Geminiani's first set of concertos had merely been arrangements of violin sonatas by his teacher Corelli. By the time of his Op. 3 collection, though, Geminiani is clearly his own master, although still steeped in the practices of Corelli. Geminiani follows the usual concerto grosso format, with a small solo group, the concertino, playing off the main body of strings with keyboard continuo, the ripieno players. But his figurations, harmonies, and textures are rather eccentric compared to Corelli's smoother models. Furthermore, he takes the unusual step of adding a viola to the concertino ensemble, filling out its texture, but neglects to provide for a viola section in the ripieno group. A 1755 revision corrects this "oversight," but musicians today tend to prefer Geminiani's original version.
In all but the fourth concerto, Geminiani adheres to the standard slow-fast-slow-fast pattern of movements. His part-writing is full and complex for the period, leading some contemporaries, notably Charles Burney, to complain of "confusion" resulting from the busy, dissimilar lines for each instrumental section. Also striking is Geminiani's habit of moving through an unlikely sequence of harmonies along the way to establishing or reestablishing the tonic key. Meanwhile, especially in the fast movements, Geminiani tends to rely on jagged, emphatically repeated little motifs in the manner of Domenico Scarlatti. The music sounded remarkably wild in its time.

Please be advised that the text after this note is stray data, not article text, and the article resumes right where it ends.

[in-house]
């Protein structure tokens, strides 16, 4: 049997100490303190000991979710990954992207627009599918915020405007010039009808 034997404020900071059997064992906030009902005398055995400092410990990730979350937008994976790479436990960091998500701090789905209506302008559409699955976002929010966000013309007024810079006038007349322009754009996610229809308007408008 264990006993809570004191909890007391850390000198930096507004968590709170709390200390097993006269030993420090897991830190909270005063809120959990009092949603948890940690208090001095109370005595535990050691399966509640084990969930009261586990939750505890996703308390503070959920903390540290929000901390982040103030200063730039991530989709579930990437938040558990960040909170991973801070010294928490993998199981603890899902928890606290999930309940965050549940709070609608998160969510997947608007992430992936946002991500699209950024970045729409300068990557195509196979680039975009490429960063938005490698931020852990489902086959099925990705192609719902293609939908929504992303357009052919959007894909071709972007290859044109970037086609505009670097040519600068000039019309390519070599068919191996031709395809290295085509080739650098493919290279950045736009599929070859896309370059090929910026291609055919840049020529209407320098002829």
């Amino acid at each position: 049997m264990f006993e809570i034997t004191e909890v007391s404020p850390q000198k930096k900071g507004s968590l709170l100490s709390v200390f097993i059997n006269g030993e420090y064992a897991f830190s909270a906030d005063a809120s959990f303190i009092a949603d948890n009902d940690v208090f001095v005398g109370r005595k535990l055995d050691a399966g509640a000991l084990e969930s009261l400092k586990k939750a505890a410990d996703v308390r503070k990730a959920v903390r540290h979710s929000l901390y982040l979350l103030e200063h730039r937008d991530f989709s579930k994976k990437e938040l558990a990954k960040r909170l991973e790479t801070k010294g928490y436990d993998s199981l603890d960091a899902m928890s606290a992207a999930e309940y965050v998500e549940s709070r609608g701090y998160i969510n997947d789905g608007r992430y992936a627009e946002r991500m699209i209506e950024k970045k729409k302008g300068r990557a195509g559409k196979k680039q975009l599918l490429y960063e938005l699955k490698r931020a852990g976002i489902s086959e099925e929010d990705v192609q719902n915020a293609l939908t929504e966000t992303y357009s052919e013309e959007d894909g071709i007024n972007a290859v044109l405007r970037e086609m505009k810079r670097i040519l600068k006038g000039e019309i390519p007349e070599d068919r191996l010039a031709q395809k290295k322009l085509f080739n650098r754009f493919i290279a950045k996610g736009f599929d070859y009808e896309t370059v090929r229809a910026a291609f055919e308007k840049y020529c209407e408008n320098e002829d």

Highlights among the six concertos include the virtuosic writing for the solo group, particularly the violin, in the first concerto; the relatively (and unusually) independent viola writing in the last movement of the second concerto; the imaginative contrapuntal material in the fast movements of the third concerto (including a four-part fugue on a chromatic subject); and the dramatic harmonic swings of the second movement of the fifth concerto, ranging through B flat major, C minor, D minor, and even F major along the way to the home key of G minor.